Biometric passwords: No!
Please sit down, we need to have a talk, programmer to programmer.
Over the last decade we’ve had a lot of problems with authentication. For example, we’ve stored plain text passwords in the database. We’ve learned from this and nobody is doing this anymore right? If you are, please deposit your programming-license in the nearest trash can.
Latest challenge: Biometrics
It is time to talk about the latest problem in IT: biometric data.
Some websites are using biometrics, such as your fingerprint, as your password. This sounds great, very hard to fake, unique to you. But there is a problem… what happens when there is a data leak?
If you store passwords in the database (hashed or not), and they get leaked, it is bad. You need to tell all the users to change their passwords immediately. But what happens when you store biometric data and it gets leaked?
The only way to change your fingerprint is this:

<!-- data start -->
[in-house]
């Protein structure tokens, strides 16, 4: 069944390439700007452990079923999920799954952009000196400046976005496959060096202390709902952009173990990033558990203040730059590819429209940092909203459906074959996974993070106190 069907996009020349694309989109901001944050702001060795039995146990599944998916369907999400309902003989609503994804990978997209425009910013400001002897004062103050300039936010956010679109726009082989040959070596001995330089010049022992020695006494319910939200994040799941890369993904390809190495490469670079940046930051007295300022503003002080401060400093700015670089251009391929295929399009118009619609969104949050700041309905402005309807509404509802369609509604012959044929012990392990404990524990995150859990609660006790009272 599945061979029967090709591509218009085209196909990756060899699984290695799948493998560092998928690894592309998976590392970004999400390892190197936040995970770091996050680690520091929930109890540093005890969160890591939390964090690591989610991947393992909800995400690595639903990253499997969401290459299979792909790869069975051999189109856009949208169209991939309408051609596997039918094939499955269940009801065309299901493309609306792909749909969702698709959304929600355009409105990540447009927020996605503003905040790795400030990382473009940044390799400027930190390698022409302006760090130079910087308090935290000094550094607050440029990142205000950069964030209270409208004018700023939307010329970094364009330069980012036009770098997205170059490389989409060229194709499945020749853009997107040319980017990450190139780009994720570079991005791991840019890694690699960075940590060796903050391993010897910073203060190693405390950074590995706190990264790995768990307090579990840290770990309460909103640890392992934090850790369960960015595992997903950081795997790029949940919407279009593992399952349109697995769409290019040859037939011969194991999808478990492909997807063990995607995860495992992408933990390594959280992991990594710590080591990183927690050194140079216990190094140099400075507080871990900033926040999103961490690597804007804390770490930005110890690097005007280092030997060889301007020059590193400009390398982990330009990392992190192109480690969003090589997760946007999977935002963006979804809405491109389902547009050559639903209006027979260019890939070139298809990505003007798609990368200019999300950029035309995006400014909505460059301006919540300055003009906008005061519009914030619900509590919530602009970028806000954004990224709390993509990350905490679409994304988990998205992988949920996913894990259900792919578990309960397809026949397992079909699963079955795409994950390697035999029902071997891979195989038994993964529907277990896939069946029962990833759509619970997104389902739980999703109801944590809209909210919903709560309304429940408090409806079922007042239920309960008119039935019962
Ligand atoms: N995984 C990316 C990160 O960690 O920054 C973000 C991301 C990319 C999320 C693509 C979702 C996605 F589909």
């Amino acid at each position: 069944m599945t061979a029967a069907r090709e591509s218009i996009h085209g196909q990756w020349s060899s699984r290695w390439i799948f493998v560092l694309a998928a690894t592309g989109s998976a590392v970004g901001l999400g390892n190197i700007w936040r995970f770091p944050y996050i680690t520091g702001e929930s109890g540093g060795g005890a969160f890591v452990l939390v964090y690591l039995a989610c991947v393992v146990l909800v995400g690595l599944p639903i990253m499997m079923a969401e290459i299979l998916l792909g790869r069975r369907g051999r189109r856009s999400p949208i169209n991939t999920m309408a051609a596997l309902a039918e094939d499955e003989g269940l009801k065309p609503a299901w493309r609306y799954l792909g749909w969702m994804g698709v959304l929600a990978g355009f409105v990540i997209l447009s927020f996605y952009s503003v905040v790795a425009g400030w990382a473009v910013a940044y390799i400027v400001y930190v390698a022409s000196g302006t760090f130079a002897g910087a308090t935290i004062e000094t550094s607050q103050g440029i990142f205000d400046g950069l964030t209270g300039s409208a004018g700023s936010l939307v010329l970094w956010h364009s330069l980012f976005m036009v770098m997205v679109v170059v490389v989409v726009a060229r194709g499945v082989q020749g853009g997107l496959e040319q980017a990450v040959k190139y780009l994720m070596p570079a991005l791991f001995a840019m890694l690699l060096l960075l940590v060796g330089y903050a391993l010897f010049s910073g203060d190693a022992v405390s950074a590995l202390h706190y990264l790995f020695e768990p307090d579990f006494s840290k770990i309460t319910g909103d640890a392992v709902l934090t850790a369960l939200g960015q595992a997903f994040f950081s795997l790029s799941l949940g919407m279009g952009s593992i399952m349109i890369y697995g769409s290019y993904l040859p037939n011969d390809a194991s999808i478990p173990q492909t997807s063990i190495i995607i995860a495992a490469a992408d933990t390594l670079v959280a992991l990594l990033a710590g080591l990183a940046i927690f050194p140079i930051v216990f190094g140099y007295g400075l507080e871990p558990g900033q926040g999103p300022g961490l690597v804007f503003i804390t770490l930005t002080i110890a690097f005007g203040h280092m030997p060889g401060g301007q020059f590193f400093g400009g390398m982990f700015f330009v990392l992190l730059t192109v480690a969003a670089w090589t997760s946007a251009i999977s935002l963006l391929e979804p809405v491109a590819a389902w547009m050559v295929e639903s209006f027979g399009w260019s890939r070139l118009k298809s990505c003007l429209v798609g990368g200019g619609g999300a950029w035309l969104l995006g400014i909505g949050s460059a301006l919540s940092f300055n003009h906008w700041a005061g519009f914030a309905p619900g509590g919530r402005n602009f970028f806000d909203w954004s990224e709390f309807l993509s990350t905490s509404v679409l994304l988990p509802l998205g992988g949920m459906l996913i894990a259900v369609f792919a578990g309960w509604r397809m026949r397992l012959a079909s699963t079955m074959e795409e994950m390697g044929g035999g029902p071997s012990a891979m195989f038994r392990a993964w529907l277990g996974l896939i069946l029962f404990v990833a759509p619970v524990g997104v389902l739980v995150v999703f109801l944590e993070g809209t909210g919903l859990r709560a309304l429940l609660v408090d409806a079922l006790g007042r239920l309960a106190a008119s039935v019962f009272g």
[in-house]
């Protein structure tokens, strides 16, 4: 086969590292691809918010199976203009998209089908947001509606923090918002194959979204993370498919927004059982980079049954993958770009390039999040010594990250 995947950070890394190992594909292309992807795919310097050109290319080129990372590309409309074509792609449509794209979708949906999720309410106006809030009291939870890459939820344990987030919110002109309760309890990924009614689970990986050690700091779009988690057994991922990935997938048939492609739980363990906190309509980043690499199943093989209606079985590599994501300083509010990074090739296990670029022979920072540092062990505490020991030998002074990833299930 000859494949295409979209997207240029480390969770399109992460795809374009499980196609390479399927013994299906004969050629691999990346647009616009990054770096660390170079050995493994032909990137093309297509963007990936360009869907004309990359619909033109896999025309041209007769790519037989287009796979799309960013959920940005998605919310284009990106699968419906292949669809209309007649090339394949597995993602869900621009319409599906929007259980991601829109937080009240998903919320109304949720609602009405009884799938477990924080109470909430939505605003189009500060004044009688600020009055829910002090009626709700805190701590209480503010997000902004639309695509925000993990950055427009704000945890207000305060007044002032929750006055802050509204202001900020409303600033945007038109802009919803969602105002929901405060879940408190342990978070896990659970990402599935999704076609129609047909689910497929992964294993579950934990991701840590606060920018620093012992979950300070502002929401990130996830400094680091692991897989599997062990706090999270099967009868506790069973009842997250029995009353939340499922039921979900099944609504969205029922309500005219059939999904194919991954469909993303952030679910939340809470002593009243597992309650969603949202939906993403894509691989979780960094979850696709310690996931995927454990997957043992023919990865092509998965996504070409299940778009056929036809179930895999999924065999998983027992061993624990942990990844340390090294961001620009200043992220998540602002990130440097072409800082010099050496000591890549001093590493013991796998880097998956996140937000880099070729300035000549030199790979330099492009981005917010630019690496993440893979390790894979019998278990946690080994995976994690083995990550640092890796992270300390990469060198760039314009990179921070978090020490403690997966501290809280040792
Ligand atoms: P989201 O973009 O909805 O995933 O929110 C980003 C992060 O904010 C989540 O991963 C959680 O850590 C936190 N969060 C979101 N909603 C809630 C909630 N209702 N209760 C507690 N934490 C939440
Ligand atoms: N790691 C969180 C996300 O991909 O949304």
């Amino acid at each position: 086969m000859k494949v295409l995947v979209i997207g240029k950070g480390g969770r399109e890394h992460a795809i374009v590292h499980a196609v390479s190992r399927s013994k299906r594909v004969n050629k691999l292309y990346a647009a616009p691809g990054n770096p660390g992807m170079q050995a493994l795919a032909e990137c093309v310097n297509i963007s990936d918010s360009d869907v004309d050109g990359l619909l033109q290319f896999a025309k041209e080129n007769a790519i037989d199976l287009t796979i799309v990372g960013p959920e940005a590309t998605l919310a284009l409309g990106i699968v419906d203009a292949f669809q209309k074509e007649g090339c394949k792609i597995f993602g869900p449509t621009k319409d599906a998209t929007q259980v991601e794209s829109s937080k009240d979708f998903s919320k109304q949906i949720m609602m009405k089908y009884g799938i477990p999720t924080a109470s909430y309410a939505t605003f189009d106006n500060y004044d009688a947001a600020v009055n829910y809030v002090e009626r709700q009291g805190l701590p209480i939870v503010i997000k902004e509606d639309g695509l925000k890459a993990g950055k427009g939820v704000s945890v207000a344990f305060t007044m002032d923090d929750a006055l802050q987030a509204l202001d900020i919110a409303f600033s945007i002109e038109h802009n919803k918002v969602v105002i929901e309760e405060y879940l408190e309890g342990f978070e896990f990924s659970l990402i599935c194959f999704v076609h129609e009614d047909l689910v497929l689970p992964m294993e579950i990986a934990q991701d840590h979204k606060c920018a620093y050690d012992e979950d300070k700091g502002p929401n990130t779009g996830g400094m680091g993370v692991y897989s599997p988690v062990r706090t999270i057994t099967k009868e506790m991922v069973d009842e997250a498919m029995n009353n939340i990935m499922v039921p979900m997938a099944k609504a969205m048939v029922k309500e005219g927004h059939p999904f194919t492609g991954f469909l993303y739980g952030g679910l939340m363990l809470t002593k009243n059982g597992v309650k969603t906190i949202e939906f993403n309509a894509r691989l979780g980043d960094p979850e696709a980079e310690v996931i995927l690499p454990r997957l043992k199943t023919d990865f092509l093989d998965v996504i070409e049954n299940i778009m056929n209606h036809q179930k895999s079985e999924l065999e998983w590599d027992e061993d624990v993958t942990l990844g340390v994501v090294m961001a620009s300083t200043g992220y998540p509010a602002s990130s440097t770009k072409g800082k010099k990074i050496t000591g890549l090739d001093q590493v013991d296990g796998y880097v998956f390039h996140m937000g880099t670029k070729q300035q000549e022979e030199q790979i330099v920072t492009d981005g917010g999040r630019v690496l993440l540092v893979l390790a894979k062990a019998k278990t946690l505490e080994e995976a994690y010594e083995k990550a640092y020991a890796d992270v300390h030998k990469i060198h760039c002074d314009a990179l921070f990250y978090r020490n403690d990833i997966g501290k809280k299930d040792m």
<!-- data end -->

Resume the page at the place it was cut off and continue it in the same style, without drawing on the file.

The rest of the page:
Rather painful… and even worse, all devices and websites that use your fingerprint have the same password.
We don’t want to share passwords on multiple websites/devices!
Not a password
There is no real solution, as long as you ensist of using biometric data as a password. Even if you use a nice salted hash, it will eventually be leaked, with big consequences.
A better way to use biometrics in authentication is to treat it as a username. It is a great match, it identifies you. It is not your secret password, it is your username. That means you still need to provide a password, but having the added biometric username does increase security a lot. Of course if there is a database leak, your fingerprint can still be stolen, but that is the entire point. If you touch a glass door you’re also leaving your fingerprint. Using fingerprints as password is like dropping pieces of paper with your secret password all over the place.
Fingerprints (and other biometrics) are not secure, you can never change them once compromised, not suited as passwords. If you really want to use it, use them as usernames.